It was a little more than a quarter of an hour before they started. The clock on Frank’s mantelpiece stood, in fact, at eleven-thirty before they left the room. Jim endured. Every moment was an hour of torment. Whilst they fleeted away the time—time went on. It passed—it would not come again. What was happening happened. The dead would not come back to life. They were gone. Jim stood at the window and stared out with eyes that saw nothing. “Anne—Anne—Anne—Anne!” He half cried out her name. He heard nothing else, was aware of nothing else. Time went by.

The first thing he knew was Miss Silver’s hand on his arm and her voice saying, “We are quite ready now, Mr. Fancourt.”

It was a relief to be in motion. Frank Abbott sat in the front of the car with young Hubbard. Jim and Miss Silver were at the back. She did not speak, but sat there with her hands crossed upon her bag and her face pale and still. Jim did not notice her at all. He sat upright, his hands clenched. However fast the car went, he was pushing it a little faster. When Hubbard slowed down to the traffic, he was pushing with all his strength to get him on again. And all the time his mind ran ahead and called on Anne.

Anne lay on her bed in the room where she had slept as a child. She had prayed, and she had come into peace. She didn’t even know what was going to happen, but she wouldn’t believe that evil would have the victory—she couldn’t believe that. She didn’t know how she would be saved. She only knew that something would save her. She lay on her bed and watched the changing light and the shadows of the trees outside. Presently she slept.

Down in the village the car stopped to ask the way.

“Yew Tree Cottage?” That was Frank Abbott.

The first person he asked did not seem to know. He began, “I’m a stranger here—” but Frank did not wait for anything more.

He tried again, and this time got an answer.

“Yew Tree Cottage? Oh, yes. But there won’t be no one there. Empty, that’s what it’s been these three years ever since Miss Forest was murdered.”

Jim’s hands tightened. The nails dug into the palms of his hands. She wasn’t here—she wasn’t anywhere. Where was she? Anne—Anne—Anne!

The man, who was chewing a straw, went on chewing it.

“Oh, yes, I can tell you how to get there. But no one’s lived in the house since Miss Forest was murdered. It belongs to her niece, and she’s abroad ... Oh, she’s back, is she? Well, she hasn’t been down here.” He was interminably slow, but in the end they got the direction.

What was the use? She wasn’t here, she wasn’t anywhere. He had missed his chance. Her name came and went in his mind like a voice calling.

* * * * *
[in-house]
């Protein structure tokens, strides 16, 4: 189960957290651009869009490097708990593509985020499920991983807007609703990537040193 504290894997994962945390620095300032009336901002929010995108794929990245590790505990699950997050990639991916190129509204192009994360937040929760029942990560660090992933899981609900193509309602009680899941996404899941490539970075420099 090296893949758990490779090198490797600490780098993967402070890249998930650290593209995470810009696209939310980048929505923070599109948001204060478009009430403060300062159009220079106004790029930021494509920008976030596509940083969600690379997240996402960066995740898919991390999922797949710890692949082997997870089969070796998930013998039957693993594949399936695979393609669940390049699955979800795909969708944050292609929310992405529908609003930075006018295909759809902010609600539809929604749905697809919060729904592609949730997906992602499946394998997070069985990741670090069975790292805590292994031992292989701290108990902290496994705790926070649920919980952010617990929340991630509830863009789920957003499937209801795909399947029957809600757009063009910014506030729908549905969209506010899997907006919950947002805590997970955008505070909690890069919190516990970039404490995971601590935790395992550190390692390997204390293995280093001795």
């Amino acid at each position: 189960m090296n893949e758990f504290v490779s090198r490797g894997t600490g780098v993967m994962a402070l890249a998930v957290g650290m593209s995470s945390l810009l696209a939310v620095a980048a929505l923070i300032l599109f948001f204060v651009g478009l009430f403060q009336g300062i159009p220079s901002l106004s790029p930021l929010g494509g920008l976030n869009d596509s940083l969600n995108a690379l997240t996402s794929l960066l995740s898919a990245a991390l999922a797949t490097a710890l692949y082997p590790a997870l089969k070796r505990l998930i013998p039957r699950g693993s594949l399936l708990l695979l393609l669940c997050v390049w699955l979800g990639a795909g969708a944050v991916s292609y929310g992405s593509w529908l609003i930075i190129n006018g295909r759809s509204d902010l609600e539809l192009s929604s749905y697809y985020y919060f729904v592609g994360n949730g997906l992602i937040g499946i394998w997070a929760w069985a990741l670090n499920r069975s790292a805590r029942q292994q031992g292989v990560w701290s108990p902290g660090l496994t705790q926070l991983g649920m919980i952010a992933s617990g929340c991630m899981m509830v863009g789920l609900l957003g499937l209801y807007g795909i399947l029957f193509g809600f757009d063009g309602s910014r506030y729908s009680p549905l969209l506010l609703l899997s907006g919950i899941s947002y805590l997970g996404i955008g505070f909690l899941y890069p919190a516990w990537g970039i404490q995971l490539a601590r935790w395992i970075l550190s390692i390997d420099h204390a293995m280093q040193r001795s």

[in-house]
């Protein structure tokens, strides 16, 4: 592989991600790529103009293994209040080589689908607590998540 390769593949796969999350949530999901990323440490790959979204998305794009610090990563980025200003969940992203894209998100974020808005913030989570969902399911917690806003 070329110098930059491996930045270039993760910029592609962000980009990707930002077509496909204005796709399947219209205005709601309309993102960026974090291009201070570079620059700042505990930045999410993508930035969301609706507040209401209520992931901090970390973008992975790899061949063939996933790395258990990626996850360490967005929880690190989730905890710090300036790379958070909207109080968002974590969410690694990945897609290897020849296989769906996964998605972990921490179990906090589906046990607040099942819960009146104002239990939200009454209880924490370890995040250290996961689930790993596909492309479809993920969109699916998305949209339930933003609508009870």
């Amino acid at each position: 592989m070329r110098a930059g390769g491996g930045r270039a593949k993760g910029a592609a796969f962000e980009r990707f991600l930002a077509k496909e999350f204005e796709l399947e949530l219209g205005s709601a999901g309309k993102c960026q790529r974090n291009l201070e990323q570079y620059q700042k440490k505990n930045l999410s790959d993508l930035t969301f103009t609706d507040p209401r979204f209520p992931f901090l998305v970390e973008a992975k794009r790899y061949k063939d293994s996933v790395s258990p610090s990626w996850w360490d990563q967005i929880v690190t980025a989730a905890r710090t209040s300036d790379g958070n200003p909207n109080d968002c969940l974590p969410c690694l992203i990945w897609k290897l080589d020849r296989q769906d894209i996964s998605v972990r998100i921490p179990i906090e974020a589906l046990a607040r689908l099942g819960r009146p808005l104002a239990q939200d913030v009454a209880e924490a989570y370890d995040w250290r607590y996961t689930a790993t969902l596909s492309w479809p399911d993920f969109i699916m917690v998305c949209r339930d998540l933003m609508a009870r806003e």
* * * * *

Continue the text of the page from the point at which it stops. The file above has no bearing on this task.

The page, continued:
Someone else was calling that name. Anne woke up. For a moment she did not know where she was. She had been in a dream. It had been pleasant in her dream. She walked in a cool wood. There was heat abroad and she was aware of the sounds of traffic, but she was in a quiet place. She heard the sound of wheels, but where she was there was peace and silence.

With the first of her returning sense the sound was clearer. The shadow of the trees wavered and was gone. She opened her eyes and saw a room, windows, the dark branch of a yew tree, and the clock on the mantelpiece. The clock said a quarter past one. The sound of wheels which had waked her had stopped. Her heart quickened. She was here, in Aunt Letty’s cottage, in great danger. That was the first thought. And then there was a second. Had she really heard a car, and if so, what car?

She jumped up and went to the window. The car had stopped. There was a murmur of voices. What voices? Whose?

Downstairs the two men sat frozen. They had heard a car draw up. The car in which they had come was in the garage, with the door shut. Was it shut? Maxton had been in, and had come out, and had shut the door. He was sure about that. What he wasn’t sure about was whether Ross had been in since. He fixed his eyes upon him, and Ross shook his head. He’d do that anyhow. Neither of them spoke. It wasn’t any good. The kitchen fire was on. The coal was damp. It was smoking. No one would believe the place was empty.

Maxton got up and went to the door. He opened it a little way and said, “What is it?”

Three men and an elderly woman. Three men, and one of them Fancourt. He said roughly,

“What is it?”

Frank Abbott was out of the car. The other two men were getting out Maxton kept hold of the door and nearly closed it. Anger burned in him, leaving no room for fear.

Jim Fancourt said, “Where’s Anne?” and Maxton raised his eyebrows.

“Why ask me?” he said.

Jim Fancourt repeated what he had said before.

“Where is Anne?”

Maxton heard the door of the room upstairs open—the door of Anne’s room. He banged the front door in Jim’s face and sprang backwards. Anne came out on the landing and stood at the top of the stairs looking down. He called “Ross!” but there wasn’t any answer.

Frank Abbott left the car standing and ran round the house. He got in at the back door, to see Maxton charging up the stairs with pistol in his hand, and Anne standing on the top step looking down. As his feet sounded in the hall, Maxton looked back, his face mad with anger, his pistol in his hand. He fired. The noise of the shot seemed to fill the hall.

Jim Fancourt left battering at the front door and broke the drawing-room window. Inside, Anne ran quickly down the three or four steps which separated her from Maxton and pushed at him with all her might. If he had been still facing her she might have pushed in vain, but he was turned from her, his feet on two levels as he had turned at the sound of Frank Abbott’s rush, and the unexpected thrust pushed him off his balance. He lost it, clutched at her, missed, and fell sprawling. The pistol flew from his hand, knocked on the balustrade, and fell into the hall. By the time Jim emerged from the drawing-room he lay in a heap at the foot of the stairs with Frank Abbott and Hubbard bending over him.